Vincent Champion-ErcoliVincent Champion-Ercoli
Franco-Canadian sculptor, born in Maubeuge, France in 1974.
Lives and works in the Laurentides region of Quebec, Canada.

His grandfather, Bortolo Ercoli, sculptor and stonemason, brought him to a quarry as young as 7 years old. He also discovered woodworking and made his own toys (sailboats, weathervanes, water mills...). He starts to collect stones.

He studied law and economy, but his passion for film and theatre, and visual arts was too strong and caused him to radically change course.

He then studied at the Fine Arts school in Maubeuge, France from 1994 to 1997, as a student of sculptor and visual artist Grégori Anatchkov (1941-1997). The two had a great complicity. This was a determining moment and the relationship would have a great influence on the work to come. Vincent sketched several hundred projects and produced his first sculptures.

Vincent continued his studies at the University at Valenciennes between 1995 and 2000, first in liberal arts, visual arts and performing arts, then in art and communications, obtaining his masters' degree.

In 2002-2003, he was in a DESS: Diplôme d'Études Supérieures Spécialisées (French University Graduation: Bac + 5 Years) degree program in communications management.

Since the 1995 International Contemporary Art Fair (FIAC), he has been in contact with the Veranneman Foundation in Belgium, where he was a regular guest of their prestigious art gallery until its closing in 2003. There Vincent met Soto, Berrocal, Strebelle, Reihnoud, Alechinsky, Gio' Pomodoro...

Between 1995 and 2003, he produced 70 reliefs, 80 engravings, several installations and sculptures in bronze, steel, laminated wood, plaster and resin.

After Anatchkov's death, the Belgian sculptor Olivier Strebelle took him under his wing and welcomed him like a son. Vincenzo participated in the daily life of the studio for several years and discovered a new way to work and to look at life.  His ease of perception and of drawing in space helped him greatly in the studio. He discovered wax, the pantograph and precise frame work and perfected his knowledge of working with plaster. In 1999, Vincent began to make his first wax models, which he forged in bronze in Italy, during trips to various foundries and enlarging studios. Vincent filmed studio life for 4 years and produced 3 documentary films. In 2000, as photographer and research assistant, he was a major participant in Philippe Dasnoy's book Strebelle in Paris, Some stories about sculptures, for which Hubert Nyssen wrote the preface.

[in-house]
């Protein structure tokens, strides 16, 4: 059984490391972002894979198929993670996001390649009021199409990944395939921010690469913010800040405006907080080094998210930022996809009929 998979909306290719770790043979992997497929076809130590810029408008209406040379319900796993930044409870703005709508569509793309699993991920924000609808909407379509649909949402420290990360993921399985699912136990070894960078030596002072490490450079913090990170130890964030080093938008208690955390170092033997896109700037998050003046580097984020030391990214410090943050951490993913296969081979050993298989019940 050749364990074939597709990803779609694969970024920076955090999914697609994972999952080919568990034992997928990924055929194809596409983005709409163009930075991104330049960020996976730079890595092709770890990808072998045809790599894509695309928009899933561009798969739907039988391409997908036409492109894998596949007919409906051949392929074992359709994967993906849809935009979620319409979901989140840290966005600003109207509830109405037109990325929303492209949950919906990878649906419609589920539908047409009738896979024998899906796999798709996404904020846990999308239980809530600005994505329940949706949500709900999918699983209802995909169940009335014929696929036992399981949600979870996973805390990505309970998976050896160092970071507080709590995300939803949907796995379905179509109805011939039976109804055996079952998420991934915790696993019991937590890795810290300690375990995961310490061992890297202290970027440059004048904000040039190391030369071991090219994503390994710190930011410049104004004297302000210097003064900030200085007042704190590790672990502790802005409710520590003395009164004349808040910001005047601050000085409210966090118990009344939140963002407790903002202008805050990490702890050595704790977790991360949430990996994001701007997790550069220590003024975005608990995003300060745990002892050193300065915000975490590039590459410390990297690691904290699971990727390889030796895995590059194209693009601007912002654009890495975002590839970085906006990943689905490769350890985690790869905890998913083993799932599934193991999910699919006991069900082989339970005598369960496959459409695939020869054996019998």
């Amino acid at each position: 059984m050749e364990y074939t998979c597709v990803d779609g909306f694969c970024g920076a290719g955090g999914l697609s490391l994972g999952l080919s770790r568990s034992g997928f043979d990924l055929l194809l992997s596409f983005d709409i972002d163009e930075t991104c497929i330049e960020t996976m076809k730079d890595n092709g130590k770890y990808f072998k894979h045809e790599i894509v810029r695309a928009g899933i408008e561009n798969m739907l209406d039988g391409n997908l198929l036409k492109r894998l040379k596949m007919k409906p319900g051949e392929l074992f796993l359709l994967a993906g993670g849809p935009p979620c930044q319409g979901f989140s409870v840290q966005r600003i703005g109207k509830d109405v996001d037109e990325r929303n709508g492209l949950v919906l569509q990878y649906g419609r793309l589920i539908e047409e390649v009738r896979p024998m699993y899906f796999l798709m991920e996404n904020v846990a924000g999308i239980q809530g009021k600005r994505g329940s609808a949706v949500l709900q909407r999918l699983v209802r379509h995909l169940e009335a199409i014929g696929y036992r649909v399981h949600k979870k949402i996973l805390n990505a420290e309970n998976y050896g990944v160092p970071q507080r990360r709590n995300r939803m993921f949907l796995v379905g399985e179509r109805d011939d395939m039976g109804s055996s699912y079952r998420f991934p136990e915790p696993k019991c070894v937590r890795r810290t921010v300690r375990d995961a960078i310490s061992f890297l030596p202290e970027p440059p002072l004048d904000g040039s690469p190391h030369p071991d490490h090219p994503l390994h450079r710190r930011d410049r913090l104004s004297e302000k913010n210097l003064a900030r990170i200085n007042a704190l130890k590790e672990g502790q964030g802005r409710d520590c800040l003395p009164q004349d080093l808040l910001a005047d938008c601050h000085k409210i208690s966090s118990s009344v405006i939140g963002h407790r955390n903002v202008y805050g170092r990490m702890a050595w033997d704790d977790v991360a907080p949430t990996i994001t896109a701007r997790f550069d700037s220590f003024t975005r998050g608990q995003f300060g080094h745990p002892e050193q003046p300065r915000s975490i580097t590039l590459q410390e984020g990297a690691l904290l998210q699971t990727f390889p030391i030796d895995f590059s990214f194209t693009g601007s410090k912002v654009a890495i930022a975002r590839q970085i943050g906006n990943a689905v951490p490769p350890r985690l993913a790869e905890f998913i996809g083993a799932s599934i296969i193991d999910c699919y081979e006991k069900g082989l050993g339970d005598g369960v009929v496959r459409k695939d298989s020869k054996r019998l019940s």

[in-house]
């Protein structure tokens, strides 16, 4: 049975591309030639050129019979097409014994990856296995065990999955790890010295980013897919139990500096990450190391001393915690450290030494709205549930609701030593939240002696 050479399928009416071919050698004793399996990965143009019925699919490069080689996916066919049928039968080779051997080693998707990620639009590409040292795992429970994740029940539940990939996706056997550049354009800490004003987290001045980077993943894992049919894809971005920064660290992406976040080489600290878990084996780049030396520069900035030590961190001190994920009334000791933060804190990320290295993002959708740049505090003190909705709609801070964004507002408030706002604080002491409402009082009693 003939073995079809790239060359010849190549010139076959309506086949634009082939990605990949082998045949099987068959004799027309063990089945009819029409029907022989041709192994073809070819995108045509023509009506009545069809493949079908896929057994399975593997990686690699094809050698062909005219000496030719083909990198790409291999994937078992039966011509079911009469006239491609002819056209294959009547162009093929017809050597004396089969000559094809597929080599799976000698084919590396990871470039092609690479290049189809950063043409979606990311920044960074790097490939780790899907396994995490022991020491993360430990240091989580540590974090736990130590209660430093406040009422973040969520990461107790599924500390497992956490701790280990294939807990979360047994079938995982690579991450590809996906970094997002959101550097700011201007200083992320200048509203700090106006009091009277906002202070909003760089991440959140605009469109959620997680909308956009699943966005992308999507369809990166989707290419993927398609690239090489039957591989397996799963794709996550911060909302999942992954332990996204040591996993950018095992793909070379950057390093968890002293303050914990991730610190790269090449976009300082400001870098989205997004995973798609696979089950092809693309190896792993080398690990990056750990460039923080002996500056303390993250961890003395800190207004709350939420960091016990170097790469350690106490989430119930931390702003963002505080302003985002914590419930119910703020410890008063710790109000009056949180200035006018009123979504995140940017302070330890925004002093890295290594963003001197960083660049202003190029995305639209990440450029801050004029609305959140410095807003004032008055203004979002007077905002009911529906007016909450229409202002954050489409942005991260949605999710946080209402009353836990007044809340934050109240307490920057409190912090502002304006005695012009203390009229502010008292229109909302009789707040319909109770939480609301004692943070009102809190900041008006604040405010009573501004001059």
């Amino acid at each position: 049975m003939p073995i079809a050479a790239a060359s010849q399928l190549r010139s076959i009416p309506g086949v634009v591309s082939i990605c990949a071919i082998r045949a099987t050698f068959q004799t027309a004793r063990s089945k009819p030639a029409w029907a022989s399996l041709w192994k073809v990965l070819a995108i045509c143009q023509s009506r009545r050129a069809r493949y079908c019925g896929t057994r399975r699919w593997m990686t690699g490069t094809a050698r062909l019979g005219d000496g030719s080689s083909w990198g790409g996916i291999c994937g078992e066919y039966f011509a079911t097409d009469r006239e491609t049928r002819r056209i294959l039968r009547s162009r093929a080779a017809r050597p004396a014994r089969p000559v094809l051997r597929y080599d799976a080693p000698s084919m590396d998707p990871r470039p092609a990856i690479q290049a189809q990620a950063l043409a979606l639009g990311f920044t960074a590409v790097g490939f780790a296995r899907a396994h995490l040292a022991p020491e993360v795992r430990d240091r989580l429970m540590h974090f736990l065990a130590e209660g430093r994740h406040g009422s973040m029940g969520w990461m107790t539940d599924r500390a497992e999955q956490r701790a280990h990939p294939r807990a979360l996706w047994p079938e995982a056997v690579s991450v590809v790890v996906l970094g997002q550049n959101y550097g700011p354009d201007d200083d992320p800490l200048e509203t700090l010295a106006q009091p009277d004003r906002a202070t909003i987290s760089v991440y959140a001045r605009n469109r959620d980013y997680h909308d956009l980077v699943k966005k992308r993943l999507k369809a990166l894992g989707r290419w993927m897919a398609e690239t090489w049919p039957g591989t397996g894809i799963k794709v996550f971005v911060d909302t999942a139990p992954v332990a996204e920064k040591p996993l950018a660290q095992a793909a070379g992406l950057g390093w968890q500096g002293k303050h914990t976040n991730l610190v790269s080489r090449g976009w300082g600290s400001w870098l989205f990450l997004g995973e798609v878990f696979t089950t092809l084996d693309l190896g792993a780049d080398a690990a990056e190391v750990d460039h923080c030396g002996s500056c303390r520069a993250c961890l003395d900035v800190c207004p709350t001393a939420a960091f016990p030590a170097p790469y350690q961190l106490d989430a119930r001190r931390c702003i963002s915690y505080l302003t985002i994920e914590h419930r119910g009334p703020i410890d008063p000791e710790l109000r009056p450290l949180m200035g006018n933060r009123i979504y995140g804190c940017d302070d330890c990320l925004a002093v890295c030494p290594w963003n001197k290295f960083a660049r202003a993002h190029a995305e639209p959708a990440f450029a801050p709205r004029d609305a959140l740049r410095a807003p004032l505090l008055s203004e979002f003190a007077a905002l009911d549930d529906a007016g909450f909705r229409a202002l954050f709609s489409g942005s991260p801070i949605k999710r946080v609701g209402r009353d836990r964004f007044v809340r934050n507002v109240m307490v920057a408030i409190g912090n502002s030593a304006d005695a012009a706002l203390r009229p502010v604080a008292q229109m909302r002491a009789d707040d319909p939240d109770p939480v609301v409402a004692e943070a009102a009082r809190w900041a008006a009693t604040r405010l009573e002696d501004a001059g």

Vincent continued his Canadian travels to the west coast to travel and  further his studies in 2004, after which he produced a series of large plasters.

In 2005, Vincent moved back to eastern Canada and settled in the Laurentides region of Quebec and devoted himself exclusively to sculpture.

To this day, Vincent has created more than 100 sculptures, and works on several monumental projects.

From 2010-2011, he created the Mammouth Spirit, a sculpture/fountain, his first monumental work, for the corporate headquarters of Soprema in Drummondville, Quebec, Canada.

In 2012, he edited a book on his art work.

From 2010-2013, he built a huge studio.

In 2013, he started to develop watercolors work.

In 2016- 2017, he created La Constance IV, deuxième réalisation monumentale in bronze, for the first North American factory of Soprema, on Haggerty street, in Drummondville, Qc (Canada).

Mammouth Spirit IV